MARSEILLE (AFP) - A 15-year-old supporter of the Islamic State in Iraq and Syria (ISIS) who slashed a Jewish teacher with a machete in southern France has said he was "proud" of his attack, ahead of a court appearance on Wednesday (Jan 13).
The teenager, an ethnic Kurd from Turkey, told the police he did not regret the assault on a Jewish teacher in Marseille, the latest in a string of such attacks in recent months.
A source close to the investigation told local media the boy had said he was "ashamed" that he did not manage to kill the 35-year-old teacher, Mr Benjamin Amsellem.
The teenager, who was to appear in front of a judge on Wednesday where he faces terrorism charges, said he became interested in extremist theories in March 2014 after seeing documentaries arguing that Muslims were persecuting Westerners.
"One thing led to another and he came upon jihadist websites", arguing that in fact it was Westerners that were persecuting Muslims, and he "agreed", said the police source.
"I don't represent Daesh, they represent me," the teenager reportedly told investigators.
Prosecutors have described the teenager as a good student, from a normal background who self-radicalised via the Internet, highlighting the challenge to French authorities in identifying extremists.
The attack has sparked debate in France's Jewish community over whether men and boys should stop wearing the skullcap identifying their religion.
Mr Zvi Ammar, the leader of Marseille's Jewish community, urged male Jews to stop wearing the kippa "until better days", because of fears for their safety.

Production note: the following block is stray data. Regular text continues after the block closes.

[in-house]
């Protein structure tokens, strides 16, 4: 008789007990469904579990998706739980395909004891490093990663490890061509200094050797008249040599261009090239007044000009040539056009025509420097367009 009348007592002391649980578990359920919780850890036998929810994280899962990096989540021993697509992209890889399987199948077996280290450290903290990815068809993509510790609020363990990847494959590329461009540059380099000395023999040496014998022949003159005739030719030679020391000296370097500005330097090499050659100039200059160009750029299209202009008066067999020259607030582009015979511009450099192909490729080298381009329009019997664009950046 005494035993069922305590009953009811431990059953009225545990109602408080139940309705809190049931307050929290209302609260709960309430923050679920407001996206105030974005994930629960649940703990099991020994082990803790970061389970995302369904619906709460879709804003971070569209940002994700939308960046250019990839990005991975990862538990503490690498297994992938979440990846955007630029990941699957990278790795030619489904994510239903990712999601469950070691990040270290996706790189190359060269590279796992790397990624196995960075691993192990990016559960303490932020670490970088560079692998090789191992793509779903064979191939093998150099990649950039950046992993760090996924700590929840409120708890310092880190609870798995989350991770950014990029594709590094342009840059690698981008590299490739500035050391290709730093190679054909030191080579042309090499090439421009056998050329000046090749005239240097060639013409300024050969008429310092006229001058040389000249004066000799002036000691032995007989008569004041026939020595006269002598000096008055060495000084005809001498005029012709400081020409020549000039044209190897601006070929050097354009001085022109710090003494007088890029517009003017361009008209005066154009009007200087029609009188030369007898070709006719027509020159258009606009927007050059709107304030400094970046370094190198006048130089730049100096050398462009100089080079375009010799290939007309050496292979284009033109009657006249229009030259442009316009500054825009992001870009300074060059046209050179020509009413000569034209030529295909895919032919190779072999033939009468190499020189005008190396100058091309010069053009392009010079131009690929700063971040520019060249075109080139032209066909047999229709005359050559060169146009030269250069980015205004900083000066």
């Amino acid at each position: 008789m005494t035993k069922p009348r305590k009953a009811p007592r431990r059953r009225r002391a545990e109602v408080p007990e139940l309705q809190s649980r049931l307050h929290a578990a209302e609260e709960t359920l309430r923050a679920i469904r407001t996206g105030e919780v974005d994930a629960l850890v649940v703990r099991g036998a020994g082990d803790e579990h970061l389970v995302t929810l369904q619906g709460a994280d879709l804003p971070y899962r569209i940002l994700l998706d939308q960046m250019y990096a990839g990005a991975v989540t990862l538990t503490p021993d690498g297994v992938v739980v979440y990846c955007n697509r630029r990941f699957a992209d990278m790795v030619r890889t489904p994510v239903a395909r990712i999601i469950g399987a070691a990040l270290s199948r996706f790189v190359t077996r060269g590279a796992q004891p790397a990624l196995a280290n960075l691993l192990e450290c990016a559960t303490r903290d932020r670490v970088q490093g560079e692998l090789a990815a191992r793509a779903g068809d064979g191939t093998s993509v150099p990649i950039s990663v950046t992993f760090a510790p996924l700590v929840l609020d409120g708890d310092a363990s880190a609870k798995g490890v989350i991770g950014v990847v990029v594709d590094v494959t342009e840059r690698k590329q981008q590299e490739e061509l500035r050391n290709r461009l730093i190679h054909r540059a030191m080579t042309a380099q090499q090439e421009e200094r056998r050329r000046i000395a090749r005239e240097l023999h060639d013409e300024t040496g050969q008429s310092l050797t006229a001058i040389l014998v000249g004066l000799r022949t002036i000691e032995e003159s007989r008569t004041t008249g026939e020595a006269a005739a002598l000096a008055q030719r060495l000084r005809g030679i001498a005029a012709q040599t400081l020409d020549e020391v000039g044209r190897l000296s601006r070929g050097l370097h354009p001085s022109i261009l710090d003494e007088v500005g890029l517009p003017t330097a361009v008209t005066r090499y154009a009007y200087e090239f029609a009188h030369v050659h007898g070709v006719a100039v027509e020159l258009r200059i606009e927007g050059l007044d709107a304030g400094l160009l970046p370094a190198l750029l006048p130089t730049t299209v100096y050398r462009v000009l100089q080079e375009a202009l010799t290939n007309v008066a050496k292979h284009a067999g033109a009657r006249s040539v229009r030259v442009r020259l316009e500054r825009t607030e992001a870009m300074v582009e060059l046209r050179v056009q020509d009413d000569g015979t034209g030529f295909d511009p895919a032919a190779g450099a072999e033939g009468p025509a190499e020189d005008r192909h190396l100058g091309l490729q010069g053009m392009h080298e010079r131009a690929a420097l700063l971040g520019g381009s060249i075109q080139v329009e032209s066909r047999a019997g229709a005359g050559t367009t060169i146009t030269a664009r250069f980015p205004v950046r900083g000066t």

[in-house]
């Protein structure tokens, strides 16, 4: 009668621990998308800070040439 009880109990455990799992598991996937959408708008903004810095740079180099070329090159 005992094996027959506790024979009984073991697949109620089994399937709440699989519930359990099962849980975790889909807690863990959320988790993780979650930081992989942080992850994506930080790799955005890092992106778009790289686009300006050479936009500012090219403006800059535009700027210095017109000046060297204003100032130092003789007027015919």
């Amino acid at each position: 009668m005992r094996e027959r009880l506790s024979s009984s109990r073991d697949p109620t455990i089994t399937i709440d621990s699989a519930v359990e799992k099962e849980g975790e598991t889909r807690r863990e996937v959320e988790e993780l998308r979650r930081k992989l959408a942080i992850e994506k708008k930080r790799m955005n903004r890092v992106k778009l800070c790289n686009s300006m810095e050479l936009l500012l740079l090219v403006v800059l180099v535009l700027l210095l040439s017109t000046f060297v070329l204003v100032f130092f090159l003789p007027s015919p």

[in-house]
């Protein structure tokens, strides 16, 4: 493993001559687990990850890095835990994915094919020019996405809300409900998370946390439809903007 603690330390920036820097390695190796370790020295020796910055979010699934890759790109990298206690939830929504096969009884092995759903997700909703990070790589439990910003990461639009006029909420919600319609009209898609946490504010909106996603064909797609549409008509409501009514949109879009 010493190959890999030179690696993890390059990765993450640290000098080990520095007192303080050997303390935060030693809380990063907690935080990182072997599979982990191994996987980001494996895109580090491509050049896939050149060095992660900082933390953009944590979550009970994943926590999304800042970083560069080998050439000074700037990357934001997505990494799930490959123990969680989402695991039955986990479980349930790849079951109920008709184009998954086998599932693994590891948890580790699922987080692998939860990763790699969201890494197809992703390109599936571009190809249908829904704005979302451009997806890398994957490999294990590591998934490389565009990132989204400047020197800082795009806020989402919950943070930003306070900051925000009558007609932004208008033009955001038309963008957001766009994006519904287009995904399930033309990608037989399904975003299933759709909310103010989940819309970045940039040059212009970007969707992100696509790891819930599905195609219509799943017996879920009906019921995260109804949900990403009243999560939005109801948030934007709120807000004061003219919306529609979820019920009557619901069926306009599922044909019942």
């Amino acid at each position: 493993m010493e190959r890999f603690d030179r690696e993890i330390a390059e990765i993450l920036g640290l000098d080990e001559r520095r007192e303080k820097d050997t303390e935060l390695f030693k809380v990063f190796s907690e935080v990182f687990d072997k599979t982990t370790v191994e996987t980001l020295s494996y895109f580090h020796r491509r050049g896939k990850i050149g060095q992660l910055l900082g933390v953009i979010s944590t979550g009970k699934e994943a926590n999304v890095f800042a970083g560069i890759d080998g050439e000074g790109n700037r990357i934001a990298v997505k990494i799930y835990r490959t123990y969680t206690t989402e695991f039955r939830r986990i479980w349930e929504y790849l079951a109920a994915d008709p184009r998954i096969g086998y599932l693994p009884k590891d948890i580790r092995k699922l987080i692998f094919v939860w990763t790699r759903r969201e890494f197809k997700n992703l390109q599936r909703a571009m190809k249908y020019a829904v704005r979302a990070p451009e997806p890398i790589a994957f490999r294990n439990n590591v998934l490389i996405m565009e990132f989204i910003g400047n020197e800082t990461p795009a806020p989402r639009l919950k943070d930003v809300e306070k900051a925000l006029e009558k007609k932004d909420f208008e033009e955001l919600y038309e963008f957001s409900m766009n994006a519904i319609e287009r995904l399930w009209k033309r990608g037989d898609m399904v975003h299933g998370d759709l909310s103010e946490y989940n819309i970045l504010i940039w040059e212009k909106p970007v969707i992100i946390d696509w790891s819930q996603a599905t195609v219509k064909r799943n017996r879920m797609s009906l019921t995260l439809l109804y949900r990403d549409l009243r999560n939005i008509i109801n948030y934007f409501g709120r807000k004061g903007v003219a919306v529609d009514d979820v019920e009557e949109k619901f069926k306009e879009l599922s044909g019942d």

"Unfortunately for us, we are targeted," he told AFP. "As soon as we are identified as Jewish we can be assaulted and even risk death."
However, other Jewish leaders rejected the call, with France's chief rabbi Haim Korsia telling AFP: "We should not give an inch, we should continue wearing the kippa."
The attack was the third in recent months on Jews in Marseille, the Mediterranean city that is home to the second-largest Jewish population in France after Paris, with some 70,000.
Last October, a knife-wielding, drunken assailant attacked three Jews near a synagogue in the city.
Last November, another Jewish teacher was stabbed by people shouting anti-Semitic obscenities and support for ISIS.
France's Jewish community has grown used to living under the surveillance of armed soldiers around synagogues and schools since being targeted in a terrorist attack in Paris last January.
Last weekend, the country marked a year since the attacks which left 17 people dead, including four Jews gunned down in a kosher supermarket.